What a strange Spring, Allium ‘Purple Sensation’ almost fully open on 26 April, that’s another first for me!
This rather unprepossing plant is Tagetes minuta, a half hardy annual and presumably a weed in its native Mexico, which is reputed to kill the roots of my nemesis, Aegopodium podagraria or ground elder. I heard about it by chance in comments on a Facebook page and decided to check it out on the interweb. Sure enough, even the sage Sarah Raven sings its praises and claims to have cleared a bed of ground elder with it. I have ordered a large packet of seeds for a few pence which will be incredible value if it really works.
According to those who should know, the plant has herbicidal root secretions which destroy the roots of perennial weeds such as ground elder, lesser celandine and couch grass. It is apparently 2.5m tall with finely cut foliage and small creamy yellow flowerheads which are unlikely to turn heads but who cares! If it gets rid of the ground elder and celandines in my prize herbaceous border I don’t care how ugly it is just as long as it doesn’t kill all my other plants as well.
I will make this one of my summer projects with regular updates. I would be very interested in your comments about this subject, particularly from people who may have tried it.
Well, that’s my afternoon sorted! One metric ton of screened topsoil/compost mix to top up the raised beds. It’s a bit chilly today so barrowing that lot round the back will keep me warm!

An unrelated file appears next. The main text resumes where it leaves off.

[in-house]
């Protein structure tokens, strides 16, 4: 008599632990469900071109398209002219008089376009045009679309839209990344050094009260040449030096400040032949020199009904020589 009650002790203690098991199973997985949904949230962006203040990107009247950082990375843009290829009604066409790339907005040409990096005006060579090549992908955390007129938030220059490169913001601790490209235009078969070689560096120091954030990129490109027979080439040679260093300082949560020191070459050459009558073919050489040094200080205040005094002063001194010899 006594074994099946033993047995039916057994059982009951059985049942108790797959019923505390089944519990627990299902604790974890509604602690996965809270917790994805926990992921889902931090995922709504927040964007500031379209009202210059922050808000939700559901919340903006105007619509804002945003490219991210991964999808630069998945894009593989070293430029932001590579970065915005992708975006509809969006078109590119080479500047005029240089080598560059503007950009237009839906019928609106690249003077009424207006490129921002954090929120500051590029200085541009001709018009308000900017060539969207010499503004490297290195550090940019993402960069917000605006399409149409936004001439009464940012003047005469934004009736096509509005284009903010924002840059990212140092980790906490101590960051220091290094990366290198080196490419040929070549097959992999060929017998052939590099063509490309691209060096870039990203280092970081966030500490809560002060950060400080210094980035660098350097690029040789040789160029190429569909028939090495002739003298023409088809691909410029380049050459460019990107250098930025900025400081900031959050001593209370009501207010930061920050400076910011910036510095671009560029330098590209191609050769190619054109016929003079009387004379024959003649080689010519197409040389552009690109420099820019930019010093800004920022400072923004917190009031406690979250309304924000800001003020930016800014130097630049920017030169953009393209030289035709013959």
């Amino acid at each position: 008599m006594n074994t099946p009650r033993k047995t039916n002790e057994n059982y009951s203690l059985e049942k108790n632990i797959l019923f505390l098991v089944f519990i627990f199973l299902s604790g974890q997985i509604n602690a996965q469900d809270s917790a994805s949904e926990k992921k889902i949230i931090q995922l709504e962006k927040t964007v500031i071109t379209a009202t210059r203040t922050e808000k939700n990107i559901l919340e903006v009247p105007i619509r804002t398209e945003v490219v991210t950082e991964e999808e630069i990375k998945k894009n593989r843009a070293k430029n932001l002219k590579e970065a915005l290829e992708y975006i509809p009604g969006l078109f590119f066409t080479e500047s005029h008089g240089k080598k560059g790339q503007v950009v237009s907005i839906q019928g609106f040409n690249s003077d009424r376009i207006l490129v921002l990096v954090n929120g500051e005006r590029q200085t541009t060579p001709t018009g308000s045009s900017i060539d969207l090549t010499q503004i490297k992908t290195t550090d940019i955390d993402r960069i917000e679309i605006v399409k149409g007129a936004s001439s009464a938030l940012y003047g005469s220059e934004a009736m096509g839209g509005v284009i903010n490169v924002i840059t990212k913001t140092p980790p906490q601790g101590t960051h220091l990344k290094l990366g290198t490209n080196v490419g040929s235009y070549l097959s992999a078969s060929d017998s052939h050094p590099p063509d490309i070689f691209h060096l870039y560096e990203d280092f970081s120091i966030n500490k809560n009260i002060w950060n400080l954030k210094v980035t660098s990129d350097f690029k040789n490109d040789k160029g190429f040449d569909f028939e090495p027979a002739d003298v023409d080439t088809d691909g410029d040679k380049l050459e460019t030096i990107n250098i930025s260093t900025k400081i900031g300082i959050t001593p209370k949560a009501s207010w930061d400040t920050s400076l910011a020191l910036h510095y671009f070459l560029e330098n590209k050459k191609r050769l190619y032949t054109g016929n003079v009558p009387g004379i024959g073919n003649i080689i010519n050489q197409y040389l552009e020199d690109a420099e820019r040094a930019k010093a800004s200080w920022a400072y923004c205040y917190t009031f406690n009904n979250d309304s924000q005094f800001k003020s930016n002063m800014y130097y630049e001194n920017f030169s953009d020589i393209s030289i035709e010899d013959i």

A good friend kindly brought me some coppiced hazel peasticks today to support my tall perennials before disaster strikes in May. Normally I am way too late putting any supports in. I wait until it’s too late and then prop things up. What a mess! I am gradually learning that a stitch in time saves nine and putting the supports in early.
I was pleased with how the birch circle responded to having six inches of garden compost heaped on it in November. I cleared almost everything above ground apart from the three immature Cornus sanguinea ‘Midwinter Fire’ which I hope will eventually provide winter contrast to the Jacquemontii silver birches. I then emptied three barrow loads of compost over the whole area because it had become impossible to weed amongst the surface roots of the birches. The anemone blanda and narcissus have come through without any trouble as well as the inevitable lesser celandines. It looks great at the moment and I just hope the hairy bittercress and chickweed are reduced this year.
I have given up the battle with lesser celandines in the photinia hedge border; it is a battle I was losing anyway because the root tubers are soil coloured and therefore impossible to identify. The recommended treatment is Glyphosate but that would kill everything else including the anemone blanda which, actually, looks good with the yellow celandine flowers! And anyway, by June all the foliage is gone and I forget them for another year.
These wild primroses are everywhere at the moment and multiply like mad in my sticky clay soil. Once the flowers are over I split the clumps and transplant them under the hedges to spread them round a bit. It’s one of the joys of Spring.
It’s race week at Cheltenham so here are some red hot tips for you!